“I remember the speedy wingers John Farrington and Lenny Glover. I had good times under O’Farrell there. When Bloomfield was in charge, Bury, in the fourth Division wanted to sign me.
“No disrespect to Bury but I wanted to play in a higher league than that. I told him that I didn’t want to go there.
“So, he said: ‘You have made a bad decision. You could have gone up there and played for them because you will never play for me again'.
“Those were his words to me. I thought that was strange and it wasn’t much longer before I was on my way.
“West Brom, who were in the top flight, came in about a week later. I didn’t know much about them and didn’t know anybody there, but it seemed like a good move.
“It was a move that worked well for me because I was there for about 12 years. I had a good time there.”
When he left Filbert Street, Ally had played 121 games for City, scoring 35 goals.
Brown said: “I had several managers at West Brom. One of them was Johnny Giles. We had a good team under him and got promoted back to the old First Division in 1976, when I was top scorer.
“He had a few of his Irish lads with him, like Mick Martin and Paddy Mulligan. Giles was as hard as nails. You didn’t mess about with him!
“Our best time was when Ron Atkinson was our manager. We had Cyrille Regis, Laurie Cunningham, Brendon Batson, Bryan Robson and Remi Moses. That was a good team.
“We should have won the league really in 1978/79 when we finished third. It was a bad winter that year and we missed a few weeks. It seemed to knock us off our stride.
“Laurie Cunningham, who went on to Real Madrid (and briefly played for Leicester in 1985/86), sadly died very young in a car crash in Spain.
“He was probably the best player in our team that season, although Cyrille and myself were scoring goals and Bryan Robson was just coming through then as well and he would have walked into any team.
“Remi Moses was also there. He was a little terrier. I also partnered Tony Brown at West Brom. He was a one-off. He wasn’t a centre-forward and he wasn’t a midfield player.
“He was just a great finisher. He would score goals from anything. He had played up front as a no. 8 alongside Jeff Astle but in our team he was more of a midfield player who had license to go forward.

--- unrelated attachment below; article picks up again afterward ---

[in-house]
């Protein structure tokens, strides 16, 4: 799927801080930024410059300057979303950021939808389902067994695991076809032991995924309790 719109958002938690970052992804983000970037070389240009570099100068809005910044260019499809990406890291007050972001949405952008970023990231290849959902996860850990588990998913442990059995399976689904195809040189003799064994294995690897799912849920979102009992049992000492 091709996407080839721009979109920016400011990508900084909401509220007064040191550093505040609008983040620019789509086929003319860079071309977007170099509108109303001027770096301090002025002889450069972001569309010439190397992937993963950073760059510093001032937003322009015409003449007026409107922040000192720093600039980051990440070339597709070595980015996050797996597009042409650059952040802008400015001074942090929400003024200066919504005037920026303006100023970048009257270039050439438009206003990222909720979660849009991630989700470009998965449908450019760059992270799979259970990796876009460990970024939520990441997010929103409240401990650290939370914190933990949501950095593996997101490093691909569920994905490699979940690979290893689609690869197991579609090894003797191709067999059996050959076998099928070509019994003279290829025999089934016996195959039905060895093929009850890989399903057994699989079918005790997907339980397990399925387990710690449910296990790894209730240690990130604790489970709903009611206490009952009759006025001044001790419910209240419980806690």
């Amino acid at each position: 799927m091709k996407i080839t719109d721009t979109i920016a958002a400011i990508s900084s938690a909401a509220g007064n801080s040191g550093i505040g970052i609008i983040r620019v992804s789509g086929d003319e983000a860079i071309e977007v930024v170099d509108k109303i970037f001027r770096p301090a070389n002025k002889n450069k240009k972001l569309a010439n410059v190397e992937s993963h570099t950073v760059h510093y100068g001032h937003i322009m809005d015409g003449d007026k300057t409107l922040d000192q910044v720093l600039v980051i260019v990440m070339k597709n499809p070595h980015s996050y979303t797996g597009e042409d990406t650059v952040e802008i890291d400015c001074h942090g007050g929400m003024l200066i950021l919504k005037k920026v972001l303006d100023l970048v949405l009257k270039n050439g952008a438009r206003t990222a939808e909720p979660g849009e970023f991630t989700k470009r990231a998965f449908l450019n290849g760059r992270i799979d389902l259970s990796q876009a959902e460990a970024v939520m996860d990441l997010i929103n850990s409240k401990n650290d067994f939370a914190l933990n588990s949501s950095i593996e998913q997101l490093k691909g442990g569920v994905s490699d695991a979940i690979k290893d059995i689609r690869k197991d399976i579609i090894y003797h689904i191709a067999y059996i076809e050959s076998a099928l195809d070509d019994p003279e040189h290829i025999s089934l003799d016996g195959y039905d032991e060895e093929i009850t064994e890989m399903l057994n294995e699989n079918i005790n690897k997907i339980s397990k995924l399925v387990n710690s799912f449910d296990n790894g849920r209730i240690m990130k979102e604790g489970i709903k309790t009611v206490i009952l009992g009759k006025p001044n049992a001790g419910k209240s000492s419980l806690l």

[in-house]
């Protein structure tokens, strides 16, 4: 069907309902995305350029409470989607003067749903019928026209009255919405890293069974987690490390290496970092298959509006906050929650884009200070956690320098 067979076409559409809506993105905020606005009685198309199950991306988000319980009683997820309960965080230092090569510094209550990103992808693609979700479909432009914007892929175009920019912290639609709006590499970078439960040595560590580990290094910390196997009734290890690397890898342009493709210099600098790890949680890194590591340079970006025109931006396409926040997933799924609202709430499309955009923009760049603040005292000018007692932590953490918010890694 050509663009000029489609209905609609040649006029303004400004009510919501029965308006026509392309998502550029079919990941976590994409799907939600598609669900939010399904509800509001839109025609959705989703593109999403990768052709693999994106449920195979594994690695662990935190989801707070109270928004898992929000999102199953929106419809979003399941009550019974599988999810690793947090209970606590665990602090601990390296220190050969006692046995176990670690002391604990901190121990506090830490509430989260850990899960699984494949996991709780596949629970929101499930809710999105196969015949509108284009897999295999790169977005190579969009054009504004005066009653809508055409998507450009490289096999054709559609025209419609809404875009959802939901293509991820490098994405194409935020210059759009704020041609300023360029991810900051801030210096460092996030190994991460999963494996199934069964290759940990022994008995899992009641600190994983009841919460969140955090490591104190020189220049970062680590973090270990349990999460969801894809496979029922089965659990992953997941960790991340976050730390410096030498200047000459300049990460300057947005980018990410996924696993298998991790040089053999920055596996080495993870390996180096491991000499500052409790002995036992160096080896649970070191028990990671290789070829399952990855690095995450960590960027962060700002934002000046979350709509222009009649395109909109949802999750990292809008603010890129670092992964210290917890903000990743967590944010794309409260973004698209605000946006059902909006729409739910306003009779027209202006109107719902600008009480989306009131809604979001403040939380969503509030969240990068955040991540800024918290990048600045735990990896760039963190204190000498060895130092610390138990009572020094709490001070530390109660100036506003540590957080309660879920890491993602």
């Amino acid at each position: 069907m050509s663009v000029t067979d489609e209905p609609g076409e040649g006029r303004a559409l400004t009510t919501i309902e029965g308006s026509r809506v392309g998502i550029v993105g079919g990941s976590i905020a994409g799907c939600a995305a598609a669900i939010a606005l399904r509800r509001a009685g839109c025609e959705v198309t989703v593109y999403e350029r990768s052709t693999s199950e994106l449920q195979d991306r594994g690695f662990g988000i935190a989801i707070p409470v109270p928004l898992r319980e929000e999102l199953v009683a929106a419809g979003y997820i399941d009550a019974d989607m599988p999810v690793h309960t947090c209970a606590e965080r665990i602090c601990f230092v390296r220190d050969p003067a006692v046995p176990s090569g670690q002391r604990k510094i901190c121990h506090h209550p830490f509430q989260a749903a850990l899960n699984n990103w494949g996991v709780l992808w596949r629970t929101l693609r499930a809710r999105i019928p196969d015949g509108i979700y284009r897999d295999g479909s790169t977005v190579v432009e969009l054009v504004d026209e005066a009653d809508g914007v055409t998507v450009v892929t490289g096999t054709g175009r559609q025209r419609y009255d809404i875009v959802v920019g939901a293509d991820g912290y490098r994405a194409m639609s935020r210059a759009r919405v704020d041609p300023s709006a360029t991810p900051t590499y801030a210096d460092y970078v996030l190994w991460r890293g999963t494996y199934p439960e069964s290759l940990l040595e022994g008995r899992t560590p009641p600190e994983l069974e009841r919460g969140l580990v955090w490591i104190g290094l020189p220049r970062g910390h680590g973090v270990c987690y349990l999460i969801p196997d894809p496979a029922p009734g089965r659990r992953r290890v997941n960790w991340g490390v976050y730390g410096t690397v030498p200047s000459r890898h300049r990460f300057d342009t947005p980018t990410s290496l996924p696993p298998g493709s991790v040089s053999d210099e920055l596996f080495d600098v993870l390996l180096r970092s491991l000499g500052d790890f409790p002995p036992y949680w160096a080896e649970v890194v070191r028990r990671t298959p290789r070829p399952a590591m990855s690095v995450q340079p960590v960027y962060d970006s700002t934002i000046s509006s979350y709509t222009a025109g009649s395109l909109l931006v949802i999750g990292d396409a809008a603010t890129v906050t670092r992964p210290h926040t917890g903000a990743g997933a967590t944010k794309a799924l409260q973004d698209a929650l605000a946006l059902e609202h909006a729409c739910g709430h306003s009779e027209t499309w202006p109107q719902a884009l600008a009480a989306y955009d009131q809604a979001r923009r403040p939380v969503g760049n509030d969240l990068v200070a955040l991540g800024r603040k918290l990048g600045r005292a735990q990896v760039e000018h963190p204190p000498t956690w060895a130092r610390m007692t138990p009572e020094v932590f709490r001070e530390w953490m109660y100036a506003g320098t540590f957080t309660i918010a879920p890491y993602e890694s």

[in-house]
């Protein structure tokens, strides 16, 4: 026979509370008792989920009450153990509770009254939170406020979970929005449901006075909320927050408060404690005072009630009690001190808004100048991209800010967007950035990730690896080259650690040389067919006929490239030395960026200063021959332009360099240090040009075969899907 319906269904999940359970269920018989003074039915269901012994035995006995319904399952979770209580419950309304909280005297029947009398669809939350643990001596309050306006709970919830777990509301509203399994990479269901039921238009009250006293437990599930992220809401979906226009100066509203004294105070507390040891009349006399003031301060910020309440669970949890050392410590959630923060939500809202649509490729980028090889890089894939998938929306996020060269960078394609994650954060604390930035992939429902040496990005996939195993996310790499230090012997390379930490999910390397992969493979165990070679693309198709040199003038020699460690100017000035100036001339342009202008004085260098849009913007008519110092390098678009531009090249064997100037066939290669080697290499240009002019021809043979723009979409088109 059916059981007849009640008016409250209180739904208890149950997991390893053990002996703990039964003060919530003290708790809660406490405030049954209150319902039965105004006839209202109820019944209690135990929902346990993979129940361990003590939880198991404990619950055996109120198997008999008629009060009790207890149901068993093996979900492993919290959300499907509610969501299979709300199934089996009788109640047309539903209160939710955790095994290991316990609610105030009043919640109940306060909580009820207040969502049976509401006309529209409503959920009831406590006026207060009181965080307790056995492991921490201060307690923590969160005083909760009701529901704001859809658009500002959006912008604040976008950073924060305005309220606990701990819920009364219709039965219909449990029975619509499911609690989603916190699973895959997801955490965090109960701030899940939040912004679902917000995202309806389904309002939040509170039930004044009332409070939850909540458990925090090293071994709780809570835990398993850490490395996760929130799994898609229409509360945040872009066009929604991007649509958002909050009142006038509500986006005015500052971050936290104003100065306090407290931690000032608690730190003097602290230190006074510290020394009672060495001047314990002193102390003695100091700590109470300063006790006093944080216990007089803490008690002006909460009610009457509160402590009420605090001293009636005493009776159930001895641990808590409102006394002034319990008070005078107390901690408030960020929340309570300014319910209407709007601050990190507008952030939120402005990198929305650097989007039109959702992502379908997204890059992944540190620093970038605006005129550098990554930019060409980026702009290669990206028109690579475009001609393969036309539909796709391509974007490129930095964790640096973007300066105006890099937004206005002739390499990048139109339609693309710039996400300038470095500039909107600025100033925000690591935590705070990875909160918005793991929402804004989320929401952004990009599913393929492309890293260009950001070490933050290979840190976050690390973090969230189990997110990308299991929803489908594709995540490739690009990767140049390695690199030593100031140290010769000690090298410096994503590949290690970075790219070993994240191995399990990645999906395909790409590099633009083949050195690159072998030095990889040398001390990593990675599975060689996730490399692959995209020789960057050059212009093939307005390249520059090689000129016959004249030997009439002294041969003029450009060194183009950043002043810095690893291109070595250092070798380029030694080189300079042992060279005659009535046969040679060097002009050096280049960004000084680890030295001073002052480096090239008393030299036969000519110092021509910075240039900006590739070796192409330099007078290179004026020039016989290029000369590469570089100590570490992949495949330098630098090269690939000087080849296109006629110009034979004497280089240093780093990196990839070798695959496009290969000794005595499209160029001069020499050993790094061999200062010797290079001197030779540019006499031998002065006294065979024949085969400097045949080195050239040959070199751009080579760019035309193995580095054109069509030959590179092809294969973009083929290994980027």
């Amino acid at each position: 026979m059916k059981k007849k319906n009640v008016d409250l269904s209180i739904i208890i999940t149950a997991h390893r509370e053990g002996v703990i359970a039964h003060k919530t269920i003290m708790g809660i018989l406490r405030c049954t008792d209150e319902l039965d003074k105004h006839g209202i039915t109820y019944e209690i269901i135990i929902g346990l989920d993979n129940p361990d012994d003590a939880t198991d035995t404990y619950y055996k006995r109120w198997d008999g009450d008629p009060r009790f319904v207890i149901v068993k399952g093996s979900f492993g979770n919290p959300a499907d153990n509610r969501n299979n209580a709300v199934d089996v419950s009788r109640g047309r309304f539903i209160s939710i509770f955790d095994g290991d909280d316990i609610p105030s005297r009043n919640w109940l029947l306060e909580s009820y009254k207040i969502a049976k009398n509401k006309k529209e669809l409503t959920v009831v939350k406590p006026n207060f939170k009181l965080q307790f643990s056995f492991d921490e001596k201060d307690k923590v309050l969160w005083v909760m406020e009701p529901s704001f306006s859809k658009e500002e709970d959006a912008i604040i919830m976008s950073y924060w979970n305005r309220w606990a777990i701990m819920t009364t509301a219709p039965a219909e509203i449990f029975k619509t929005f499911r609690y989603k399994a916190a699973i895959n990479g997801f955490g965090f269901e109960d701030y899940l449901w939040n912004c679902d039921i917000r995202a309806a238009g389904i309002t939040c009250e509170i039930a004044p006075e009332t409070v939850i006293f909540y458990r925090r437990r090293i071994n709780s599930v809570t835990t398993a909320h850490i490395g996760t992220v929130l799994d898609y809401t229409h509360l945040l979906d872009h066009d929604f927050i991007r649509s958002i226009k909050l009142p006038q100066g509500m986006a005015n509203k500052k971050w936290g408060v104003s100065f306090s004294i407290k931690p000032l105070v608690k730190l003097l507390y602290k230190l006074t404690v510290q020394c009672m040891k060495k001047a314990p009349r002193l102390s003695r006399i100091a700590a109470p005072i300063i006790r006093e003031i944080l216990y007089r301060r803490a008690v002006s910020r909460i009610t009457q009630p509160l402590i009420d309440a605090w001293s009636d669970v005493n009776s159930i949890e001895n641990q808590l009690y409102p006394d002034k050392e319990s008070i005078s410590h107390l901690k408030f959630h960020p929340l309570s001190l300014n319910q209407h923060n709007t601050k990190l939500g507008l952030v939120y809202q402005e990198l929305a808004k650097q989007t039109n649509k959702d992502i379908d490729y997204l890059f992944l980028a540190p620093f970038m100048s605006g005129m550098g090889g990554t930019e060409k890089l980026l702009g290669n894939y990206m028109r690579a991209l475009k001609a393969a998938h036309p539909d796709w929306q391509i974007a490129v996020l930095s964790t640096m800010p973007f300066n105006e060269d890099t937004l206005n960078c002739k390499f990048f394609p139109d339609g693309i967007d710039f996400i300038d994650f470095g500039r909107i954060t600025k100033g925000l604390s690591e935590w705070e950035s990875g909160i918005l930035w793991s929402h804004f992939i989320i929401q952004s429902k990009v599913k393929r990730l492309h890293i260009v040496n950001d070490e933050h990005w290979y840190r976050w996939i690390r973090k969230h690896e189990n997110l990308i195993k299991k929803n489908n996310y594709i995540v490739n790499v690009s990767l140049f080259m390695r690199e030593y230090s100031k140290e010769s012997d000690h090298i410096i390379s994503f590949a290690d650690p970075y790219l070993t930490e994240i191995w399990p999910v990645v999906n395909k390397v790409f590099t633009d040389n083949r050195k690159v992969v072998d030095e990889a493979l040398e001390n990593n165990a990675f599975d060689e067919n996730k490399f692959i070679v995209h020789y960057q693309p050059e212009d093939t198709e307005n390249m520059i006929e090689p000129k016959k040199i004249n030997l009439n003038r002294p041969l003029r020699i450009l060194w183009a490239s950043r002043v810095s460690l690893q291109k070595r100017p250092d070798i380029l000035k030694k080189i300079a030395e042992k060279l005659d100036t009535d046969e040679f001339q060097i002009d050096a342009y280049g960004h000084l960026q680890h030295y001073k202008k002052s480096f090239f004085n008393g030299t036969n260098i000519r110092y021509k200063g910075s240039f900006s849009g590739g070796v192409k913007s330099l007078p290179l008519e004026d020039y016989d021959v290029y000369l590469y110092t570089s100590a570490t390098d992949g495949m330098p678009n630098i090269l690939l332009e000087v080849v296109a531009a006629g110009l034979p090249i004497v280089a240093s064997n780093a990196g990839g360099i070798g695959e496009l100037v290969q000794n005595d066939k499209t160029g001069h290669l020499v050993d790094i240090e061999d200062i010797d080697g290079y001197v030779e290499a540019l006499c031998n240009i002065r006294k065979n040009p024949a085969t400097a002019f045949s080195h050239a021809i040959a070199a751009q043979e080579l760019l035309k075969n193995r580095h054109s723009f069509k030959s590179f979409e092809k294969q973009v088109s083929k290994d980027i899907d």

I had the chance to visit places I’d seen on the television like New York and Los Angeles and places like that. The football wasn’t top class but I enjoyed it and I am glad I did that.Alistair Brown
“Because of our success in the old First Division, we had a couple of runs in Europe in the UEFA Cup, We reached the UEFA Cup Quarter-Finals in 1978/79, when we lost to Red Star Belgrade.”
In May 1981, Ally went on loan to Portland Timbers in the NASL in the USA: “That was always only going to be a temporary move for the summer. Their manager was Vic Crowe, the ex-Villa manager.
“It was for about 15 weeks. I enjoyed it. I had never been to America and it was good to go out there and play football.
“I had the chance to visit places I’d seen on the television like New York and Los Angeles and places like that. The football wasn’t top class but I enjoyed it and I am glad I did that.”
By the time Ally left West Bromwich Albion in March 1983, he had played 279 league games for the Baggies, scoring 72 league goals.
Between March and August 1983, Ally spent a brief spell at Second Division Crystal Palace: “That was a bad move. It wasn’t Palace’s fault.
“I was at the age when I wasn’t going to uproot the family so I commuted to London. I would travel down on Monday morning and train for three or four days. It never worked out at all.
“I wouldn’t put any blame on Palace or on the manager, Alan Mullery. It was just too late in my career to move there.
“After that I moved back to the West Midlands and joined Walsall (in August 1983). I knew a couple of the lads there and I really enjoyed it. We had a good cup run that year.
“Unfortunately I was only there for just the one year. I was about 33 then I think, and getting near the end. I finished at Port Vale for a couple of years under John Rudge.”
Ally was top scorer in his first season for the Valiants and got promoted with them from the Fourth Division the following year, before retiring May 1986.
He remembered: “When I finished playing, I took over the Cedar Tree pub in Aldridge, which was my local. I had already sunk a few pints in there because it was only round the corner from where I lived.
“I was there for a few years and then ran the Throstles Club. It was nice to see the fans on a Saturday. The place would be rammed. It wasn’t half busy. I enjoyed that.”